About

Who are we?

Childcare For All is a major new campaign to ensure families across the income spectrum have access to personalised, affordable and high quality childcare. It is run by Donna Edmunds, a single mother who lives in East Sussex with her one year old daughter.

 

What problem are we addressing?

Parents in the UK currently face some of the highest childcare costs in the world, paying out around 28% of the family income in 2011 according to OECD based figures (based on a family income in which one partner earns the average wage, and the other half the average wage). This year a survey undertaken by The Daycare Trust found that a full time nursery place for a child under 2 years old now costs £11,000 pa on avegirl beside poolrage. At the same time, governmental spending on childcare is also unusually high at 1.1% of GDP. Only Denmark spends more, but there the parents’ costs are much lower at 11% of family income.

Lack of affordable childcare presents a very real barrier to work for many parents who would like to re-enter or stay within the job market. Single parents in particular are losing out as they cannot afford to take on a zero-sum job and fall back on a partner’s wages purely in order to keep their careers going. It also presents a problem for low-waged families, with only 27% in this group using formal childcare.

 

What solutions are we proposing?

Much of this cost is due to ever more stringent regulation of pre-school childcare, with all providers required to follow a complicated curriculum and be subject to inspection by Ofsted, amongst other rules. Since 1997, the number of child minders has fallen from 100,000 to 57,000.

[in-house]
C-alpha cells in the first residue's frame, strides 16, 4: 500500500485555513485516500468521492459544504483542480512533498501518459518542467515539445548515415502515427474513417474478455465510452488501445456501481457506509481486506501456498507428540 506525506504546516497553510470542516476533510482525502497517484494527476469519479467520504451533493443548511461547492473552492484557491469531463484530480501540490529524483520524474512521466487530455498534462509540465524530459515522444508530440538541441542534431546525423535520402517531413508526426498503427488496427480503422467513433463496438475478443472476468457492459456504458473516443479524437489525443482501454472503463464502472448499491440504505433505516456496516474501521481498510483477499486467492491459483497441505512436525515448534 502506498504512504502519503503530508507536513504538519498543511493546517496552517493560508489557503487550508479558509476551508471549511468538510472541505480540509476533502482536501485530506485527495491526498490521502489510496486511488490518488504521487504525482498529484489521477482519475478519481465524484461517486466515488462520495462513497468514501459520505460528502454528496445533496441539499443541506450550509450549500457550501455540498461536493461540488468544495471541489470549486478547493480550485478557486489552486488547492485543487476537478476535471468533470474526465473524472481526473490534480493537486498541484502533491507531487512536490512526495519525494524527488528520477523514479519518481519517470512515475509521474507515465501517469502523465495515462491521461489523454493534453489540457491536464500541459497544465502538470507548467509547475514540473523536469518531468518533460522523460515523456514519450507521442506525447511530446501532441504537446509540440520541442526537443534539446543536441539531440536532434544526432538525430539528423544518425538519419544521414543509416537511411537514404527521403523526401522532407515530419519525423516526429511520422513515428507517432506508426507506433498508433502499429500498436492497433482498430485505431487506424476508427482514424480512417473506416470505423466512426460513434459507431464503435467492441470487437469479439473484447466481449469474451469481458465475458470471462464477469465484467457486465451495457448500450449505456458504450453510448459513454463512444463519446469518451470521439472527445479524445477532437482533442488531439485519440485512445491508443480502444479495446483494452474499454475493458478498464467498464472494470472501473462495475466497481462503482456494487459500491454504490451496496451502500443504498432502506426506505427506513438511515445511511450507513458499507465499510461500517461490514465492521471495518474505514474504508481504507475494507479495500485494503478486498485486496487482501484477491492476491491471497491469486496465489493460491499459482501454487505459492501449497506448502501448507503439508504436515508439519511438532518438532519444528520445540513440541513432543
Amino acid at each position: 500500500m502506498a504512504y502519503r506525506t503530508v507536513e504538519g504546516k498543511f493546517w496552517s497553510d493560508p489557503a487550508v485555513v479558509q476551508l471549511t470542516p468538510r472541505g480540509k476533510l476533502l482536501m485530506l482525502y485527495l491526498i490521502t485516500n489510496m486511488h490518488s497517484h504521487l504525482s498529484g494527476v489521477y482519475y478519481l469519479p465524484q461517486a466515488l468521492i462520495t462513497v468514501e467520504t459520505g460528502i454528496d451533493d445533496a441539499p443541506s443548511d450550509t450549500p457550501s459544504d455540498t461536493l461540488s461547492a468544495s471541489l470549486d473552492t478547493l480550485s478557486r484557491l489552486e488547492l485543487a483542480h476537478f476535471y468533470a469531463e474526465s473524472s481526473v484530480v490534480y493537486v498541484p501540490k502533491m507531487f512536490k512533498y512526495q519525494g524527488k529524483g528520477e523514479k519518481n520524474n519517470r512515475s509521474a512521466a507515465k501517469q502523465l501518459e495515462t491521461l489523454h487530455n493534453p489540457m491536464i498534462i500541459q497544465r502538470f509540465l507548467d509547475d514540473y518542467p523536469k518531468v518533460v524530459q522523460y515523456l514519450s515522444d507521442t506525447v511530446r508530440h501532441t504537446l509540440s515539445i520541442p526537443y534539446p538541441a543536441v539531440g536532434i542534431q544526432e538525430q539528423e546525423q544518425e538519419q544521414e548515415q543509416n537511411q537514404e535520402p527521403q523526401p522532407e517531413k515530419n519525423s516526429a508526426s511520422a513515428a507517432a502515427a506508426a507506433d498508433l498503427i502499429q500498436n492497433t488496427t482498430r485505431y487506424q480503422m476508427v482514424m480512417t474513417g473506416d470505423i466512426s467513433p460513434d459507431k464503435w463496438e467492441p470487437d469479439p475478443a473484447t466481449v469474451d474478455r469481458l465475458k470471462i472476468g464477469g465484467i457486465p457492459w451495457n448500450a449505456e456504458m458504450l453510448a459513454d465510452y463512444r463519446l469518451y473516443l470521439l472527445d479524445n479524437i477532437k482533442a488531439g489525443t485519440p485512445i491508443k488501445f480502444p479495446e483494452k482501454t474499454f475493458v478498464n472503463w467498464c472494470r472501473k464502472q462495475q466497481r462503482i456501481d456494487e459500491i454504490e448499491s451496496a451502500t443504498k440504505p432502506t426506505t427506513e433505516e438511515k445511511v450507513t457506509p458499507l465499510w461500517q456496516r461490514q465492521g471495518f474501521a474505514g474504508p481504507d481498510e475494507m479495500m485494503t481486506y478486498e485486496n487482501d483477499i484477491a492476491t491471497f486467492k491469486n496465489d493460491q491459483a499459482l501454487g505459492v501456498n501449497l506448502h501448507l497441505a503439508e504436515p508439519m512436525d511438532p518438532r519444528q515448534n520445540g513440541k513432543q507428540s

If we want affordable childcare we need to start trusting professionals and parents rather than setting up onerous regulations. Reducing mandatory ratios and introducing childcare agencies will make it easier for people who would like to work as childminders to do so. This would allow families and childminders to make decisions about what is appropriate for the children in their care, rather than bureaucracy making those decisions for them.

 

How do we expect these to help?

At the moment, childminders are self employed. This means that they have all the worries of a business owner on top of looking after children full time. Setting up childcare agencies will mean that some of the burden of setting up a business will be taken away from the childminder themselves, making it easier to pursue a career in childcare. In addition, the agencies will be free to offer training, and will be well placed to ensure the quality of the staff.

The Department of Education has calculated that raising the ratio from 1:4 to 1:6 for under 3s, and from 1:8 to 1:13 for over 3s would result in up to a 28% decrease in costs for parents (less if some of the extra revenue went towards raising employee wages).These ratios are still more stringent than those in place in Denmark, Germany and The Netherlands.

Clearly parents are always going to be very interested in childcare being a quality service. However, governmental regulation is not in itself a guarantee of quality. It is possible for quality control to be industry led, whilst allowing costs to reduce.

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